Retro Rewind: Pistons dominate Lakers in 2004 Finals Game 5

Detroit Pistons Ben Wallace. (Photo by Allen Einstein/NBAE via Getty Images)
Detroit Pistons Ben Wallace. (Photo by Allen Einstein/NBAE via Getty Images) /
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Detroit Pistons, Tayshaun Prince
Tayshaun Prince #22 of the Detroit Pistons (Photo by Kent Horner/NBAE via Getty Images) /

Game Summary

Despite knowing how the game ended, first couple quarters were quite a rollercoaster. Within the first 15 seconds of the game, the Pistons forced a turnover. This was followed by the classic “Deee-troit Basketball” eruption from Pistons beloved public address announcer John Mason. The Palace was rocking early on.

There was a buzz in the building – it could easily be heard on the broadcast. The game was called by Al Michaels and Doc Rivers, who was hired by the Boston Celtics during the Finals (just a funny connection as the Pistons would clash with them in just a couple of years).

Stuart Scott served as the sideline reporter. This was a fantastic crew.

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The Lakers got off to a hot start in the first quarter, but not by the work of the stars. Slava Medvendenko, believe or not, was rolling early. Most of the Pistons offense Big Ben and Billups high ball screens and Rip Hamilton running a million back-cuts and down screens.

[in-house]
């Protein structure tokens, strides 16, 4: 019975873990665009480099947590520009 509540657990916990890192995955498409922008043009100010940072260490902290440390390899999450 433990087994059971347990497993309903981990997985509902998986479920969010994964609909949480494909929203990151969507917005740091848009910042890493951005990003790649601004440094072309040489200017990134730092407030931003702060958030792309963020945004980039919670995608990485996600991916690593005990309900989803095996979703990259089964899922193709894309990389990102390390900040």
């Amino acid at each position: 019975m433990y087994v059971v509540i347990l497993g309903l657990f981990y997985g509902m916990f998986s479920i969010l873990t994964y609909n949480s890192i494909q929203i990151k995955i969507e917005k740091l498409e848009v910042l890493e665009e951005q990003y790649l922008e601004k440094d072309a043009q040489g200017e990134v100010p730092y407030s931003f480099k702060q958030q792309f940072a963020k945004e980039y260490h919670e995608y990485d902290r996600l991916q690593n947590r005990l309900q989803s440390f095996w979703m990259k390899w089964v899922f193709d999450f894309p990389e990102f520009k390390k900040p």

The Pistons did a fantastic job guarding Shaq and Kobe early on. Kobe was primarily guarded by Prince, but was swarmed by multiple players on every drive. The Pistons seemed content with Big Ben guarding Shaq one on one. After the 1st Quarter, the Pistons found themselves up 25-24.

In the 2nd, the Pistons stayed on the attack. The Lakers were clearly already worn out and committing foul after foul. Midway through the quarter, the Pistons were shooting 58 percent from the field. The Pistons’ bench mob was getting any shot they want, specifically Mehmet Okur. At halftime, the score was 55-45 in favor of Detroit.

Starting in the 3rd Quarter, Rasheed hits an early three. In the ensuing couple of minutes, it seemed evident that the Lakers were willing to ride Shaq and Kobe as long as they could.

This created for a huge mismatch on the defensive end though – Shaq just couldn’t slow down Big Ben. Every rebound went his way.

As a big believer in momentum, this is where the game completely got away from the Lakers. Most of the players in purple and gold have their hands on their knees every chance they get.

This is the play sequence that finally broke them: Wallace tip dunk, Lakers turnover, Billups And-1, Wallace goaltend block.

Both announcers pointed out that Big Ben possibly volleyball spiked the ball into the crowd knowing it would be a goal tend. I wholeheartedly agree, and it seems so did 25,000 fans at the Palace.

With the score at 82-59 after 3 quarters, most of the last quarter in just filled with anticipation. Al Michaels says, “It’s almost like the party has started with 10 minutes left in the game”.

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The last 10 minutes can also serve as study in body language and facial expressions. The Lakers looked completely spent. The Pistons swagger was through the roof. With 4:30 left to play, the Pistons were up 28 points. Unbelievable.

Al Michaels brings out another quotable – “Hockeytown, USA is going to become Hoopstown, USA in just a couple of minutes”. The building is going absolutely nuts.

The clock ticks down and hits zero. Celebration ensues. Watch for yourself:

With a final score of 100-87, the Pistons knocked off the Lakers in just 5 games to become the 2004 NBA Champions. This outcome was never in doubt.